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Mini Reviews (August 2009)

Street Fighter: The Legend of Chun-Li, The Cove, The Time Traveler's Wife

Street Fighter: The Legend of Chun-Li (August 2/09)

Though it hardly seems possible, Street Fighter: The Legend of Chun-Li ultimately fares worse than its eye-rollingly campy 1994 predecessor - with the lack of a compelling protagonist and the egregiously deliberate pace certainly standing as the film's most overt deficiencies. The storyline - which details Chun-Li's (Kristin Kreuk) efforts at saving her father from the villainous Bison (Neal McDonough) - boasts few attributes designed to echo the universe established by Capcom's infamous '80s videogame, as screenwriter Justin Marks' decision to place an ongoing emphasis on hopelessly generic elements ensures that the movie primarily comes off as a run-of-the-mill actioner (and a particularly dumbed-down one, at that; Marks utilizes flashbacks for things that have just happened). Far more problematic, however, is the entirely underdeveloped nature of the central character, with the viewer's inability to form any kind of rooting interest in Chun-Li's success effectively cementing the film's downfall (Kreuk's competent yet bland work only exacerbates such concerns). Only Chris Klein, of all people, manages to make anything even resembling a positive impact, as the actor (cast as cocksure cop Charlie Nash) offers up an impressively go-for-broke performance that almost feels like a parody of an action-movie authority figure - complete with a permanent sneer and absurd instances of tough-guy dialogue (ie "you don't want a ticket to this dance, Detective!") Director Andrzej Bartkowiak's notorious incompetence is certainly reflected in the movie's uniformly underwhelming fight scenes, with such moments drained of their energy due to the filmmaker's obsessive (and lamentable) reliance on eye-rollingly hackneyed cinematic tricks (ie slow motion, shaky camerawork, etc). It subsequently goes without saying that Street Fighter: The Legend of Chun-Li is sure to leave most viewers checking their watches on an all-too-frequent basis, and one finally can't help but walk away from the film with a new appreciation for Steven E. DeSouza's failed take on the title (ie at least DeSouza tried to evoke the videogame's landscape).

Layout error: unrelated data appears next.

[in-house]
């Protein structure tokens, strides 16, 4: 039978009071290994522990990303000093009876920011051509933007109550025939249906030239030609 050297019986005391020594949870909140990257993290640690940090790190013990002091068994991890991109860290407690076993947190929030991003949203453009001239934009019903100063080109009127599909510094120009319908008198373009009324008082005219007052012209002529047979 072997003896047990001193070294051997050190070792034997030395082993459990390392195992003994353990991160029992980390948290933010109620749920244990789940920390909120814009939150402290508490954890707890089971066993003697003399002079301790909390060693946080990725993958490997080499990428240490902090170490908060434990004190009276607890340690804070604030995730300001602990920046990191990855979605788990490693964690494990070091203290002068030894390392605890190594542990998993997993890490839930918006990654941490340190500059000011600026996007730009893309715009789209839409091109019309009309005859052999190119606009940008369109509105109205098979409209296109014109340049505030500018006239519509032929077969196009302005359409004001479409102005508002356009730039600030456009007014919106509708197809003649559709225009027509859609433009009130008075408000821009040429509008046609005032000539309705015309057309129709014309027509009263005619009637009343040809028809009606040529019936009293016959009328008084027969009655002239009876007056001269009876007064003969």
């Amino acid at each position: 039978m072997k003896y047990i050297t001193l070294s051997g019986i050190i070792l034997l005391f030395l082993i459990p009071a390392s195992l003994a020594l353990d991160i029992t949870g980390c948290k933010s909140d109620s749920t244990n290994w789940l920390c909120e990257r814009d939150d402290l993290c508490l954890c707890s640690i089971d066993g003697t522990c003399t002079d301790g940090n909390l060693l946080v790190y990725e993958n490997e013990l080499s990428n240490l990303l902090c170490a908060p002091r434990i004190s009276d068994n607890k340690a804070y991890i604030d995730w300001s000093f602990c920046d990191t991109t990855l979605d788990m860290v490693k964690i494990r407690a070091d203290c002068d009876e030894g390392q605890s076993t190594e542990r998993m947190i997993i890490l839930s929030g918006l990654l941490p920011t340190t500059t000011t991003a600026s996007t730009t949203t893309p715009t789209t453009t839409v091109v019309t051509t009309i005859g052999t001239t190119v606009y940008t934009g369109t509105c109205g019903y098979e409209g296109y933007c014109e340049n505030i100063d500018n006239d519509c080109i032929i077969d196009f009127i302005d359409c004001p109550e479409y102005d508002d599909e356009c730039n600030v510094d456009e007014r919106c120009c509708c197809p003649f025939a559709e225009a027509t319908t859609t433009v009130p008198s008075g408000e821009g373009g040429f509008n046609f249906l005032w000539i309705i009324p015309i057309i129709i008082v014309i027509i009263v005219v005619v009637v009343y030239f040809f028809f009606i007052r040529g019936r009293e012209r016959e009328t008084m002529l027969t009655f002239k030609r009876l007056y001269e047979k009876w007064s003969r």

out of

The Cove (August 4/09)